Read the “Ten simple rules for measuring the impact of workshops” article on PLOS Computational Biology
Read the MIW post workshop blog post.
The Measuring the Impact of Workshops (MIW) workshop took place 20 September 2016 at the Oxford e-Research Centre. If you run workshops, are thinking of running workshops, have built tools or are thinking of building tools for assessment of learning outcomes then this was the workshop for you! Participation at the workshop was by invitation to participate and people used this form to let us know if they wanted to attend. We brought together a small but focused group of people to talk through issues related to measuring the impact of workshops; by attending they committed to spending some time helping put together a best practice guide on measuring the impacts of workshops.
We hope to support the measuring of impact of workshops that take place. Workshops occur in projects and organisations to meet certain goals and to help those attending in some way. How do you know that the change you seek is being facilitated by the workshop you are organising? Additionally those funding the workshop and people in the community of practice are often interested in knowing exactly what your workshop is achieving; they seek to know if the event is worthwhile, i.e. worth the time, energy and resources spent on making it happen or even attending your events.
Are people learning, are they networking, are other intended outcomes being realised, are aims being met; how do you 'prove' all of this? How does one capture information about an event to make impact more traceable?
This is the reason the Software Sustainability Institute ran this event; to help serve those who attend the meeting, the wider community and the Institute by exploring the topic of tracking impact and assessment of workshops to measure things better and influence the way workshops are conducted to make them more beneficial and impactful for those who attend, support and run them.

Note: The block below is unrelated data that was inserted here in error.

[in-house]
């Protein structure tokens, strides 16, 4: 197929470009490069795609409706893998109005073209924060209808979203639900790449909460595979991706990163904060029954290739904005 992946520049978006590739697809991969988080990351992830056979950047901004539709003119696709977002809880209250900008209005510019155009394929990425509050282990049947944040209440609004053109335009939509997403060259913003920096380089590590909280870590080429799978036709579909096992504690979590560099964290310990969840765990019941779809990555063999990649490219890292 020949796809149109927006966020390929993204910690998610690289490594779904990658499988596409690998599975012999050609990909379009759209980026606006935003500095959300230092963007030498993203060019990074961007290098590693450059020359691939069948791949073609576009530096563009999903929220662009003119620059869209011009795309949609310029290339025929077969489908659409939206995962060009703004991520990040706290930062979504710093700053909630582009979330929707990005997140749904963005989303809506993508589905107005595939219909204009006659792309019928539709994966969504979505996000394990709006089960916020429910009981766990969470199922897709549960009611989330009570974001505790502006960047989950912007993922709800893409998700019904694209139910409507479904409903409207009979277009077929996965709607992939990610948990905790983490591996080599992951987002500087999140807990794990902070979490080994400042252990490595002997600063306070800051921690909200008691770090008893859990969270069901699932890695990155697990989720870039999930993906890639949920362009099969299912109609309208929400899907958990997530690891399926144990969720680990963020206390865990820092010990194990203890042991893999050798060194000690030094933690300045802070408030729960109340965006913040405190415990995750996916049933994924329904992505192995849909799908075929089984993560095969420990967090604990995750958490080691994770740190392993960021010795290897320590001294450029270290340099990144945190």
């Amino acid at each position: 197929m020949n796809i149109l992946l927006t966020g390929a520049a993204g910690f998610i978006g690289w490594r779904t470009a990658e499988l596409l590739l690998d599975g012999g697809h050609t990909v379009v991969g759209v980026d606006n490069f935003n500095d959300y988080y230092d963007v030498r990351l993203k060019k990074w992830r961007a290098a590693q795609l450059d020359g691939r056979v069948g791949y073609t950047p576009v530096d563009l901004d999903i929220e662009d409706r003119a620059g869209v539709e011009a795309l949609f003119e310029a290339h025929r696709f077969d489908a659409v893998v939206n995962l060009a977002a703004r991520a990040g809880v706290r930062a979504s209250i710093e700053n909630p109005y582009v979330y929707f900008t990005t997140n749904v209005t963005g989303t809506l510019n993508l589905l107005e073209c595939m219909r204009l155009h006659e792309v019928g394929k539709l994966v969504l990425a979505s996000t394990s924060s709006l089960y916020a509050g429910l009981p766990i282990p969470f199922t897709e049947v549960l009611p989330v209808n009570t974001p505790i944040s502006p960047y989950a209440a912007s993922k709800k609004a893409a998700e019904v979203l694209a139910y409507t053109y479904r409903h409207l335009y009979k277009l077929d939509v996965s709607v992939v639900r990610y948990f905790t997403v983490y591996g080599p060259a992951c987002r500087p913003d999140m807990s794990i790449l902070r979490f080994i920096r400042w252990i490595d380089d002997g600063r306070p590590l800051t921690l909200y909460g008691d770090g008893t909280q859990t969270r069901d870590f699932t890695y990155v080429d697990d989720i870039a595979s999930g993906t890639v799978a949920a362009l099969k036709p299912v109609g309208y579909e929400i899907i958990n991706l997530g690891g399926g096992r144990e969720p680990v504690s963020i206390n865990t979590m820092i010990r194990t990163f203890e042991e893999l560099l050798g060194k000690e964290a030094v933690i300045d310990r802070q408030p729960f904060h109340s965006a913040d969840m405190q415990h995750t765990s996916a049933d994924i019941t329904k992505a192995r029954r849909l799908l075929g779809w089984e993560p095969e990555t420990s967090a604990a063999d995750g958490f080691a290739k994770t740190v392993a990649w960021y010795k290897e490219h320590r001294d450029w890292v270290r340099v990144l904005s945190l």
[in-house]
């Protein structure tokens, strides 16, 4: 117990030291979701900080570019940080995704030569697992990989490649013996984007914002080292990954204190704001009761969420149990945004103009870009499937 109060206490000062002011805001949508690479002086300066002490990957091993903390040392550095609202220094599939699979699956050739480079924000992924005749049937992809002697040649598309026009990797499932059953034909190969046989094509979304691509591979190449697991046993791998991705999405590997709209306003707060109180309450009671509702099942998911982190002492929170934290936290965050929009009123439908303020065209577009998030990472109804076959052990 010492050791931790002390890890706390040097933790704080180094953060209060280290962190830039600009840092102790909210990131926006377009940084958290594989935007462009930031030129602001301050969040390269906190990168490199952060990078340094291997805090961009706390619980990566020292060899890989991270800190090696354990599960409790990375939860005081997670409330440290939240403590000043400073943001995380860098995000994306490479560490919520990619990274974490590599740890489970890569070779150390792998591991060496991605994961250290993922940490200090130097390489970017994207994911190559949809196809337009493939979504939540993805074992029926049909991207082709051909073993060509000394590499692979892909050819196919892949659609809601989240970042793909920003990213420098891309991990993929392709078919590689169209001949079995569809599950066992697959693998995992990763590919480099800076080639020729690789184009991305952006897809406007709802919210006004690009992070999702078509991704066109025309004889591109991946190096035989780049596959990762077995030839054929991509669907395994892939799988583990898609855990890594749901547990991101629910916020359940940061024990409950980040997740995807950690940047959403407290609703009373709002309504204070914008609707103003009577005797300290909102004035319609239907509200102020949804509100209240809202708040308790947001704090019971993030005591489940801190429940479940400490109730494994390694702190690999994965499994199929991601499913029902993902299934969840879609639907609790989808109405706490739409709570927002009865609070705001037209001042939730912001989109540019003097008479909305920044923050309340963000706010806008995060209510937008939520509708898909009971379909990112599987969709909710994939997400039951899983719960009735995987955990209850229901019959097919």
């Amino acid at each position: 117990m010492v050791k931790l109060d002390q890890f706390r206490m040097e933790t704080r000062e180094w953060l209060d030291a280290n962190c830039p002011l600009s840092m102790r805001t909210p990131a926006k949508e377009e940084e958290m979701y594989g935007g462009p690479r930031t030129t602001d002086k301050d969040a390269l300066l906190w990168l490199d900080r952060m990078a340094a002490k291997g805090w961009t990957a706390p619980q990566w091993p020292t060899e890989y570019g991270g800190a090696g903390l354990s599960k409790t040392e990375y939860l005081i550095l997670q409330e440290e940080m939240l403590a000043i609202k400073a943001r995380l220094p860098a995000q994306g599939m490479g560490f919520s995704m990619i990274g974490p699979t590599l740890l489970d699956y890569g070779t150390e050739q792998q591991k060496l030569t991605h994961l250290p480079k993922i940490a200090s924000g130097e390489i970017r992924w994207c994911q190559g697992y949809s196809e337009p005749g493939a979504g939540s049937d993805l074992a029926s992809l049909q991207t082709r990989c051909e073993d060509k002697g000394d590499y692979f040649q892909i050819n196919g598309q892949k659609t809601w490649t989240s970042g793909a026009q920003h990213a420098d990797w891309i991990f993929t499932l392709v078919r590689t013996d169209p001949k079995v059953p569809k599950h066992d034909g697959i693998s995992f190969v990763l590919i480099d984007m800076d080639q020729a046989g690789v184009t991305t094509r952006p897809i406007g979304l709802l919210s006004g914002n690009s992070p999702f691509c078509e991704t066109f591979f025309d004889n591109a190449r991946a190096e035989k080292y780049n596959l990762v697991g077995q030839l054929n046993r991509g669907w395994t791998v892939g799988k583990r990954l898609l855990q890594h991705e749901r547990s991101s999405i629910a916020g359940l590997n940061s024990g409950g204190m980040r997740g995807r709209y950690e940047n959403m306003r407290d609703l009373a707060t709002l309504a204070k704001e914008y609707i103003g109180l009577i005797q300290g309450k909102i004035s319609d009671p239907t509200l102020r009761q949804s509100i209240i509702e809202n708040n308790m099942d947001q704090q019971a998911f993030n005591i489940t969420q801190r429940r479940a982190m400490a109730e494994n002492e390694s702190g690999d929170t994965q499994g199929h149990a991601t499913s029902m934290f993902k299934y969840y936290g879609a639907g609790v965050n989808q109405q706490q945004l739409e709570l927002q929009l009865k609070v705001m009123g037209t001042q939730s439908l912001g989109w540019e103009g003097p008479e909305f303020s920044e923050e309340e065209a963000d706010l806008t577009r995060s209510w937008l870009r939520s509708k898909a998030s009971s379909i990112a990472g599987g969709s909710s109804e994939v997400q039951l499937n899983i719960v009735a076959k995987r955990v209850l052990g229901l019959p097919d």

We believe the workshop was useful for:
- Organisers of workshops; specifically academic or related workshops, including those who would like to run workshops or workshop series in the future
- Those who would like to present how they have measured impact in the workshops they have run
- Those building tools or process to better measure or assess the impact of workshops or workshop goals.
- Those with a research interest in this area; although the MIW was focused on practical matters, expert perspectives are welcome.
By taking part, participants signalled that they are willing to contribute towards the guidance that will put together after the workshop on best current practice in the space of measuring the impact of workshops.
Take a look at the agenda to see how the day was structured.
The workshop report
At MIW people came together to talk about experiences, practices they have used, insights, new tools and useful resource in the space of measuring impact. We hope to harness this information and the energy and commitment of those attending to produce a report which is of practical use to the community and something they can turn to for advice when planning their workshops.
We plan the guide to cover:
- Current best practices for measuring workshop impact
- Case Studies of how others have measured impact
- Sample survey forms that can inform your own design
- Understanding key issues and strategies for how to deal with them (e.g. bias)
- Other relevant resources
Here are some relevant resources and references, If you would like to suggest other resources please contact us.